by Earl Staggs
I’ll never write about vampires. Or werewolves, mummies, ghosts, or any other creature that is supposed to be dead, but isn’t. I have nothing against those who do write about them and do not mean to deride or demean them in any way. Let’s face it. There are many books, TV shows and movies about them doing quite well, and I applaud all those who are writing them and enjoying success.
It’s just not for me. I won’t write about them, and I don’t read about them or watch them on a screen of any size.
If you’re wondering why, read on. If you don’t care why, stop here.
My problem stems from the scary movies I watched as a kid. The old black and white, low budget ones about Dracula, Frankenstein, The Wolfman, The Mummy, and others. I loved going to the movie theater with the other kids in the neighborhood and being scared out of my knickers. Later on, I saw the movies again when, every night, usually after the eleven o’clock news, local TV channels ran them. I only got to see them on weekends, of course, because I couldn’t stay up that late on school nights. They scared me all over again, and I loved them as much as before.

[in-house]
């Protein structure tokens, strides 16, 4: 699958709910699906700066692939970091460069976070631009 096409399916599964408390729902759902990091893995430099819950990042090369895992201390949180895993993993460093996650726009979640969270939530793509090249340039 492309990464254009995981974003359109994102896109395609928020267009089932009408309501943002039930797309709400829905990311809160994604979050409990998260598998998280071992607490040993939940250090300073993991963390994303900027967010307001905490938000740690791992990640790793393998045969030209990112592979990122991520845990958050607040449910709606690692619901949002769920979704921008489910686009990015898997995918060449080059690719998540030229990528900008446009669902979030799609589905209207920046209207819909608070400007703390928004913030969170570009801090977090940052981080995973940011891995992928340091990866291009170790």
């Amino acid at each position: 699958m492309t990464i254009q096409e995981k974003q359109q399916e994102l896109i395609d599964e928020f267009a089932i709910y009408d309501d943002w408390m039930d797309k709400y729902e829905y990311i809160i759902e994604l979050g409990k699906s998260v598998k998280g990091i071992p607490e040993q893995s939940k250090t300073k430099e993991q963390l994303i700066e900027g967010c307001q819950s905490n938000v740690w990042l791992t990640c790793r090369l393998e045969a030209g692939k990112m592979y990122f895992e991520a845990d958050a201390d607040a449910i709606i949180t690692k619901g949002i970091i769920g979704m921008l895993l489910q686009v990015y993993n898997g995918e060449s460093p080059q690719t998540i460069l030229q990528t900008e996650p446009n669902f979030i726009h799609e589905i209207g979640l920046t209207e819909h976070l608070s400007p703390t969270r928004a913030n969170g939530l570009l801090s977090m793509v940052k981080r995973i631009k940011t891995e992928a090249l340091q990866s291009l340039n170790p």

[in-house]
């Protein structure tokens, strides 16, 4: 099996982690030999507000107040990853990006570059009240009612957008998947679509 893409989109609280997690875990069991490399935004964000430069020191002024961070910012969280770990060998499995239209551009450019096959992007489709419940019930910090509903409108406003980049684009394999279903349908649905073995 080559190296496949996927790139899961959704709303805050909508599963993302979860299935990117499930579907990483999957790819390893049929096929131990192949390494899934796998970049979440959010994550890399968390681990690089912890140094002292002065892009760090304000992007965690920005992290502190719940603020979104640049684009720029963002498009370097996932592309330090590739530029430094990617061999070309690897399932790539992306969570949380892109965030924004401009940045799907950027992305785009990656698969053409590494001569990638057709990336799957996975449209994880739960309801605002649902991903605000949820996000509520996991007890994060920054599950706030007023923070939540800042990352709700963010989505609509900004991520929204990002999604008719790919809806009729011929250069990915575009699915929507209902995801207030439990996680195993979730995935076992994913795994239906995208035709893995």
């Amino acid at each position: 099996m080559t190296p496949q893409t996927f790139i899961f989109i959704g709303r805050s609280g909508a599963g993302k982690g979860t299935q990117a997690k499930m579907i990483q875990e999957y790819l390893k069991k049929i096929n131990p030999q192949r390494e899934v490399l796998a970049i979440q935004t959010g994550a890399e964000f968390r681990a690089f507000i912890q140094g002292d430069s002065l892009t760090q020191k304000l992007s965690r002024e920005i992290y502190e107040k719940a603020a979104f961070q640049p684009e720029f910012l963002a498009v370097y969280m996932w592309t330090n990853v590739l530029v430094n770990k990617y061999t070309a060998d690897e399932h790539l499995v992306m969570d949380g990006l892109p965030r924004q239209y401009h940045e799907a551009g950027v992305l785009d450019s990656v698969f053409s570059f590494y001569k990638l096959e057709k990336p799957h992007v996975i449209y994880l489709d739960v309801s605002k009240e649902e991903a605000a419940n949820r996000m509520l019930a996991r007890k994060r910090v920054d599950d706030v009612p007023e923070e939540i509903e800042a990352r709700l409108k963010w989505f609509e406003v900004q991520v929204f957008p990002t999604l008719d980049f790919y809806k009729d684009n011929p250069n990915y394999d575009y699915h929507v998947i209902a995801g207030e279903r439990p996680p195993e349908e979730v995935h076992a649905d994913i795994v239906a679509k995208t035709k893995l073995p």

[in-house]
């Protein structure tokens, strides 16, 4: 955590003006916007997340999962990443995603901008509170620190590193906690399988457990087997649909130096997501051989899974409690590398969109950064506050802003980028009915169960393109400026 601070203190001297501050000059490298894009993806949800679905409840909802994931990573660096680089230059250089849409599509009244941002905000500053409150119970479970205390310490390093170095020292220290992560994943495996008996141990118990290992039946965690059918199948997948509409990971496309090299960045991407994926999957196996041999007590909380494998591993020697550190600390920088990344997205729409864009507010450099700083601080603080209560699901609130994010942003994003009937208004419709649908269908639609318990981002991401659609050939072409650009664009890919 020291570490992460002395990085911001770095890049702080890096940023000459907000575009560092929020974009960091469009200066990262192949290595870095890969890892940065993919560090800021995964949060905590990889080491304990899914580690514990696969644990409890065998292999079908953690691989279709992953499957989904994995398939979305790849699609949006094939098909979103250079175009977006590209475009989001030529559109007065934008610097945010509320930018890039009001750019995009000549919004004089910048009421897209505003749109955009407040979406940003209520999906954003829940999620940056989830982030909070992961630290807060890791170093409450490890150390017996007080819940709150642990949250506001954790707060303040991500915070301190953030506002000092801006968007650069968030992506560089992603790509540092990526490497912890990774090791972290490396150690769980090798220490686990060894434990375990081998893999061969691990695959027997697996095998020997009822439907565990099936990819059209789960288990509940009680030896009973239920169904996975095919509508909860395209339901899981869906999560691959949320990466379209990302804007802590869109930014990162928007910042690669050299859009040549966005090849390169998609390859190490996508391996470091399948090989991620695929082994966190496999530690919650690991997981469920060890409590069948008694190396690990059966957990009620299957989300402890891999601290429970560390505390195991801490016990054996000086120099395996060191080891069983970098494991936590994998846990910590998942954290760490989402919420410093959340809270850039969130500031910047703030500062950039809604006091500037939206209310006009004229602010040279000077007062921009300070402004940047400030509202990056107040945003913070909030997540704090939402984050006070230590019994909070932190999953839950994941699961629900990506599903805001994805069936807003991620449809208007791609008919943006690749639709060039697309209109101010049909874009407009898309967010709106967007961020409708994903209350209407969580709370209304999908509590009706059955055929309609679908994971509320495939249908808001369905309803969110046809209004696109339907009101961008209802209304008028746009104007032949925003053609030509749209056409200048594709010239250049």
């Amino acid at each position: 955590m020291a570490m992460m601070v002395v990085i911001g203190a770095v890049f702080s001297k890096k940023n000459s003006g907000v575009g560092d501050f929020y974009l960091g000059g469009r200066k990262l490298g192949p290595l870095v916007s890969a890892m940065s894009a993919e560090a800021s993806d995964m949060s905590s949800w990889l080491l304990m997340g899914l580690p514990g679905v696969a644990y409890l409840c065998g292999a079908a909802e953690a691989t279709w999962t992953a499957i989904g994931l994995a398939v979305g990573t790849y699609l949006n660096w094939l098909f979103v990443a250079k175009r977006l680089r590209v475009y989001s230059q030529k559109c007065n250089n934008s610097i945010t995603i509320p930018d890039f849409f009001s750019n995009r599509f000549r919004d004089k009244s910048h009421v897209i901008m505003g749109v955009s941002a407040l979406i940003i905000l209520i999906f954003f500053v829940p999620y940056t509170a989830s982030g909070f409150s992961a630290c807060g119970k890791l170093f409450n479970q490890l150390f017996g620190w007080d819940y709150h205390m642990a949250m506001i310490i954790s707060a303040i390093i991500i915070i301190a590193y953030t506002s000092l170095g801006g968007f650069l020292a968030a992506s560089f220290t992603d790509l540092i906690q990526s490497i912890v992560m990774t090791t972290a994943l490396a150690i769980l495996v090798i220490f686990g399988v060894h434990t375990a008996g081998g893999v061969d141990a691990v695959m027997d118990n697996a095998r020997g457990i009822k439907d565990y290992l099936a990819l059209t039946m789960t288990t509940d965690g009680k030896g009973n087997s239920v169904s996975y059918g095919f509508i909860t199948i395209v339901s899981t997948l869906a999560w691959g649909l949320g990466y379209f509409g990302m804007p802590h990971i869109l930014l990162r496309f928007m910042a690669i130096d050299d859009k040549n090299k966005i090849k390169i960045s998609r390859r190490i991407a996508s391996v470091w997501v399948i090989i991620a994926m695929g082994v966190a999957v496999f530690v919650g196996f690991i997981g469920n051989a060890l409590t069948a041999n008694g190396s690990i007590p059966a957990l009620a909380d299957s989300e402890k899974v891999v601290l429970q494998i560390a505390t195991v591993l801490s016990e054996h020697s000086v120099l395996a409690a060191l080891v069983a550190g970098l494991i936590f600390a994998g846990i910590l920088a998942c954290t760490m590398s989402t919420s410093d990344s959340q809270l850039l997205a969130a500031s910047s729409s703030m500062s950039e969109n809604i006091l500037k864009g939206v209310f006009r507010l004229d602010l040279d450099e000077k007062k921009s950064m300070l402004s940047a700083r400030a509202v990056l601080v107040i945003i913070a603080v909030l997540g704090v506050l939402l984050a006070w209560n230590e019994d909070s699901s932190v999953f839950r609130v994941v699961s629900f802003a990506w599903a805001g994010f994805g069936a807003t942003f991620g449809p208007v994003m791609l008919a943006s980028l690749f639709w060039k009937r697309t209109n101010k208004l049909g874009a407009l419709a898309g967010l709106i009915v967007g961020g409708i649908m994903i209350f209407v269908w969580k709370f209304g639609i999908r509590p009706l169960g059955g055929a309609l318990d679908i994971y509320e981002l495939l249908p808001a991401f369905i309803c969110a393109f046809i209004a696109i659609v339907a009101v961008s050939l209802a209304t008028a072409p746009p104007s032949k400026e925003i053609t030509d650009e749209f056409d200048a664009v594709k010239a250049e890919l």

Bela Lugosi was Dracula. He wasn’t a good looking young stud with rock solid abs, and he certainly wasn’t a sex symbol. He was a monster. He came into your room at night to bite you in the neck and suck your blood. You were scared out of your mind until someone finally drove a stake through his heart. You could feel some amount of sympathy for The Wolfman with Lon Chaney, Jr. playing the role of Lawrence Talbott. The poor guy was bitten by a werewolf one dark night in the woods and every time there was a full moon, he would change into one. Okay, you could feel a little sorry for the Frankenstein monster, too, usually played by Boris Karloff. It wasn’t his fault the crazy doctor threw him together with spare parts. Still, they were not intended to be anything but scary.
Those images were burned into my mind and are still there. That’s why I can’t get interested in the way these monsters are presented these days.
Perhaps, you might say, it’s a personal problem, and I should get over it. You may be right. Maybe I should and maybe someday I will. For now, I barely have time to keep up with the mystery and crime stories and heroes I read and write about, so I’ll leave things the way they are. Vampires, werewolves and other monsters will remain the black and white, one-dimensional villains I lovingly enjoyed in my youth.